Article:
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Author Archive for Mary Estle-Smith

Want a better horse this year?

by Mary Estle-Smith on March 27th, 2015


This series of DVDs could be your ticket to a really nice horse.   Regardless of what your equine discipline/interest may be, you will find information and techniques that you can use.

7 Clinics is extensive footage from the filming of  the award-winning documentary “Buck”.  While “Buck” was designed for a wide audience, this series is geared more to the equine aficionado looking for self-education and a better relationship with their (or any) horse.   It has been thoughtfully and professionally edited to move seamlessly from clinic to clinic covering the materials presented at each in a cohesive fashion.

I have attended several Buck clinics over the years as both a participant and an observer. Either way, one is exposed to a wealth of excellent information and not a small amount of entertainment.  Other than not being physically present, almost every aspect of a clinic comes through on this set.

Watching  participants progress throughout the clinic is always interesting. Those who are focused and came to learn will invariably have the “aha” moment when things click with them and their horse and the techniques start to fall into place.  That moment is a wonderful thing!  Even more can be learned from those having problems as Buck walks them through the process of coming out better.

There is way more happening than can be assimilated  in one viewing. Buck’s philosophy/methods work for anyone who considers riding and building horsemanship skills as an endless journey of improvement and education.  I don’t think I can overstate the value especially of the emphasis on groundwork.  I only wish I had been exposed to this caliber of  horsemanship years earlier.  I certainly would have saved both myself and my horses a lot of frustration and mishaps not to mention some unscheduled dismounts!

If you ever have the opportunity to attend a Brannaman clinic I highly recommend it. In the mean time, this set of DVDs is the next best thing!

The trip from the return bin back to the shelves exposed!.

by Mary Estle-Smith on February 9th, 2015

Ever wonder what happens when you drop your returned book or other item into the mysterious slots?  If so, prepare to be enlightened!

When the items leave your hand they fall gently into a nicely padded bin.  From there, our crew of check in people (both paid and volunteer–at least 2 and frequently 4 on duty at any given time) will come and take the items from the bins onto book carts.  As we have both an indoor and outdoor drop as well as the daily remote book drops, the emptying of bins is a constant process.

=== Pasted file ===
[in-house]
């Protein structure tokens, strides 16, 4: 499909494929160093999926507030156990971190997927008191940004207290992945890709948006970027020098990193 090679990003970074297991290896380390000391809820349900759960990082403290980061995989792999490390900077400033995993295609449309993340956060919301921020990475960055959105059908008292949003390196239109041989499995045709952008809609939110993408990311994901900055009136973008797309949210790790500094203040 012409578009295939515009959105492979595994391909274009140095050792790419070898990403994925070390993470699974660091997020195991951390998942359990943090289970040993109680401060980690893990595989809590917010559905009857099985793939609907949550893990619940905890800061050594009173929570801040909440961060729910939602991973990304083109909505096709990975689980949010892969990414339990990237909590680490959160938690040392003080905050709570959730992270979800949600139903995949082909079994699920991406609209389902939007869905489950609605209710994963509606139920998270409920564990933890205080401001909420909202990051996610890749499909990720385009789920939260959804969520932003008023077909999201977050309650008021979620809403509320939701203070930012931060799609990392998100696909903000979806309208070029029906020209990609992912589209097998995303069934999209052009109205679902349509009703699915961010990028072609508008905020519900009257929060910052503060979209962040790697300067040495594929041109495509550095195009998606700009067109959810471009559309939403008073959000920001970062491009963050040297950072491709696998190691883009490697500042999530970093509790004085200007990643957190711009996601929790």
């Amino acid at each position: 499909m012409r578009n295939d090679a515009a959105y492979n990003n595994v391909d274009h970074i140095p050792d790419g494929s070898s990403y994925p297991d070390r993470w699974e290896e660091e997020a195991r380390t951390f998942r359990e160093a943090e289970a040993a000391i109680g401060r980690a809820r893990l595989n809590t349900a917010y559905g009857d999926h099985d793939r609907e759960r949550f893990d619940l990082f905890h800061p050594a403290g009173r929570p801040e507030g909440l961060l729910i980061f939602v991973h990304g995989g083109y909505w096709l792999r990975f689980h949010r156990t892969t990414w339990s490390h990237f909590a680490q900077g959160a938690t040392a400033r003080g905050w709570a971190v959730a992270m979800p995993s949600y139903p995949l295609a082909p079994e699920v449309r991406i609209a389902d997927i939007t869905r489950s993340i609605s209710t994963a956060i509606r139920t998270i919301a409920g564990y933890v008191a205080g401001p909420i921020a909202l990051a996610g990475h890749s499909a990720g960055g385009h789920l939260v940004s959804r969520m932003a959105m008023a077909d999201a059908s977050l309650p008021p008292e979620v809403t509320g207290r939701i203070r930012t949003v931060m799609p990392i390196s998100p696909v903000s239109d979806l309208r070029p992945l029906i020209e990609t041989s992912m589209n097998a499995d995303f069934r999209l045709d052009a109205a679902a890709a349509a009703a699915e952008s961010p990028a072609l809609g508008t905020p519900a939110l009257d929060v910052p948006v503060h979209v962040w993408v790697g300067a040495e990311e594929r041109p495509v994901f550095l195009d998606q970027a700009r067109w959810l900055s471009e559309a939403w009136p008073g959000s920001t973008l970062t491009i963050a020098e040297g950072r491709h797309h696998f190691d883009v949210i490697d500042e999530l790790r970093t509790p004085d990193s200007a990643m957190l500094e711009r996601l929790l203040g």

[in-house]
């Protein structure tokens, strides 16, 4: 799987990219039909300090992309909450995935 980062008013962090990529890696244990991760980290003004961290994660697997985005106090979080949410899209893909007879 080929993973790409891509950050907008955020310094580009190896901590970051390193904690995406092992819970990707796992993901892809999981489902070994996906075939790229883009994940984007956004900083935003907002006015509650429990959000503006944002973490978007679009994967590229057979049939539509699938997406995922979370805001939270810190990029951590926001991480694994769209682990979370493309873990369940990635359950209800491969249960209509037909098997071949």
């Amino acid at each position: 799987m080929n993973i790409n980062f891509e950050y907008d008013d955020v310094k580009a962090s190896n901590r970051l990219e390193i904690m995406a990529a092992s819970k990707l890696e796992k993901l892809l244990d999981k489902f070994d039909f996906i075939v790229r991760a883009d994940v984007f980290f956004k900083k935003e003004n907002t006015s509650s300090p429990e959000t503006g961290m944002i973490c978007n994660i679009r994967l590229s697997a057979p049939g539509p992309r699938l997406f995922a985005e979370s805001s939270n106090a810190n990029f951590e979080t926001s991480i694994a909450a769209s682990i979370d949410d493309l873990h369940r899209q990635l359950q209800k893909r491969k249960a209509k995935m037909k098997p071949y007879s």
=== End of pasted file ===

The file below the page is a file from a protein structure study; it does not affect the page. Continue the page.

From the carts, items are inspected for completeness (AV ) and condition to be recirculated.  Once inspected, cases locked, etc., each item is checked in  on 2 different scanners to be assured that nothing is missed and that security tabs are re-set.  Things on hold will be “trapped” and set aside at this phase of the process.

After being checked in, returns are then sorted roughly by location, media type, and genre onto carts that will make their way to Recently Returned areas.  Print items are available in the public Recently Returned areas within 3-4  hours of being returned.    AV collections are an exception to the recently returned step,  they are back to their “homes” less than 4 hours after they walk through the door. That’s pretty speedy.  New books also fall into the super quick re-shelving category as they are returned to their shelves up to 4 times per day.

Other print materials are taken from the Recently Returned areas on book carts, sorted and re-shelved. Of course, once they are in the Recently Return area everyone has access to them.

Our goal turn-around for return slot to home shelf is 48 hours. Most of the time we are well  ahead of that goal,  exception being  after  a day we have been closed when returns can be exceptionally heavy.

So now you know about the multi-step process designed for accuracy and efficiency to get all those fine materials out to your hands.



Learn to Learn

by Mary Estle-Smith on January 28th, 2015

Ways to effectively learn have always been interesting to me.  In my quest for information/validation for the way I personally choose to gain new knowledge and skills I came across some pretty interesting material.


Make it Stick by Peter C Brown.